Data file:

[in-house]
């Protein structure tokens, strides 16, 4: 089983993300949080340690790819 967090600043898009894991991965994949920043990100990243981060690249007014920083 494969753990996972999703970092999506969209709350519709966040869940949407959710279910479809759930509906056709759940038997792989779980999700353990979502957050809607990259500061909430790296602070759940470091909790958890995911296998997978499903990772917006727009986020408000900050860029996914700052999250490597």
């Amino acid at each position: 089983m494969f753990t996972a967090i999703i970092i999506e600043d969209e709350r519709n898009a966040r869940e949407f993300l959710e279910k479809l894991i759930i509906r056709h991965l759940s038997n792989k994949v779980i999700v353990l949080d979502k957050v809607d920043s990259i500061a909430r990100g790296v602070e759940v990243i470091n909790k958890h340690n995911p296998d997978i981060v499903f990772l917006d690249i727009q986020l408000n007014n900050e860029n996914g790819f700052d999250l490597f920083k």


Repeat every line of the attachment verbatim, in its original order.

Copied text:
[in-house]
């Protein structure tokens, strides 16, 4: 089983993300949080340690790819 967090600043898009894991991965994949920043990100990243981060690249007014920083 494969753990996972999703970092999506969209709350519709966040869940949407959710279910479809759930509906056709759940038997792989779980999700353990979502957050809607990259500061909430790296602070759940470091909790958890995911296998997978499903990772917006727009986020408000900050860029996914700052999250490597």
């Amino acid at each position: 089983m494969f753990t996972a967090i999703i970092i999506e600043d969209e709350r519709n898009a966040r869940e949407f993300l959710e279910k479809l894991i759930i509906r056709h991965l759940s038997n792989k994949v779980i999700v353990l949080d979502k957050v809607d920043s990259i500061a909430r990100g790296v602070e759940v990243i470091n909790k958890h340690n995911p296998d997978i981060v499903f990772l917006d690249i727009q986020l408000n007014n900050e860029n996914g790819f700052d999250l490597f920083k």